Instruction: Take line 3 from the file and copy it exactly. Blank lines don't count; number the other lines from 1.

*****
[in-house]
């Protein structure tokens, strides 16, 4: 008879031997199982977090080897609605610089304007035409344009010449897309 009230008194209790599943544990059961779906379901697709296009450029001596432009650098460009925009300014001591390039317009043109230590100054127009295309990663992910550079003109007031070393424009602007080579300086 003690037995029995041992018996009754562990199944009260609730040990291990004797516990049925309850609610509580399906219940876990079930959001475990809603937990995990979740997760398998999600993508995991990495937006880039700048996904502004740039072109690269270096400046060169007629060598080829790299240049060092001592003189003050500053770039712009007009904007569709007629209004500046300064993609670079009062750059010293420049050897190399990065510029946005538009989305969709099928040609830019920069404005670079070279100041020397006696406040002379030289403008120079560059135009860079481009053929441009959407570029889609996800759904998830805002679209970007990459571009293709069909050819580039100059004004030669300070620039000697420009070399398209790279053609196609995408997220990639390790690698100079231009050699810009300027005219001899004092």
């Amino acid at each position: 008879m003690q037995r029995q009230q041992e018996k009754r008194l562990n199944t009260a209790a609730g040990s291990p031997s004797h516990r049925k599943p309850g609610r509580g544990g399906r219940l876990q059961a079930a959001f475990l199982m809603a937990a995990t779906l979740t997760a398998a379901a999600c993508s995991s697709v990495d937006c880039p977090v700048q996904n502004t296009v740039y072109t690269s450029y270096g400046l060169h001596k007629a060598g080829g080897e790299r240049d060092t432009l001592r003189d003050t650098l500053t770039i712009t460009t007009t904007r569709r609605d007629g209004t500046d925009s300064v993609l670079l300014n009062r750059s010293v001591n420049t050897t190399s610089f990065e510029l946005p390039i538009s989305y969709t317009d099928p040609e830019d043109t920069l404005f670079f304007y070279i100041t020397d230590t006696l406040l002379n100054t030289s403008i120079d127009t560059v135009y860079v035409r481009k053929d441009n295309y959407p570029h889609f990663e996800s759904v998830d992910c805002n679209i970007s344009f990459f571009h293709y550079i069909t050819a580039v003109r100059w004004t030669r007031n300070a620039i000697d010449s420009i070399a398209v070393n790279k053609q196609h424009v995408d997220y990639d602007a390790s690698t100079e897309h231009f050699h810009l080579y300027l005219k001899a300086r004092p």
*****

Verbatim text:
């Amino acid at each position: 008879m003690q037995r029995q009230q041992e018996k009754r008194l562990n199944t009260a209790a609730g040990s291990p031997s004797h516990r049925k599943p309850g609610r509580g544990g399906r219940l876990q059961a079930a959001f475990l199982m809603a937990a995990t779906l979740t997760a398998a379901a999600c993508s995991s697709v990495d937006c880039p977090v700048q996904n502004t296009v740039y072109t690269s450029y270096g400046l060169h001596k007629a060598g080829g080897e790299r240049d060092t432009l001592r003189d003050t650098l500053t770039i712009t460009t007009t904007r569709r609605d007629g209004t500046d925009s300064v993609l670079l300014n009062r750059s010293v001591n420049t050897t190399s610089f990065e510029l946005p390039i538009s989305y969709t317009d099928p040609e830019d043109t920069l404005f670079f304007y070279i100041t020397d230590t006696l406040l002379n100054t030289s403008i120079d127009t560059v135009y860079v035409r481009k053929d441009n295309y959407p570029h889609f990663e996800s759904v998830d992910c805002n679209i970007s344009f990459f571009h293709y550079i069909t050819a580039v003109r100059w004004t030669r007031n300070a620039i000697d010449s420009i070399a398209v070393n790279k053609q196609h424009v995408d997220y990639d602007a390790s690698t100079e897309h231009f050699h810009l080579y300027l005219k001899a300086r004092p």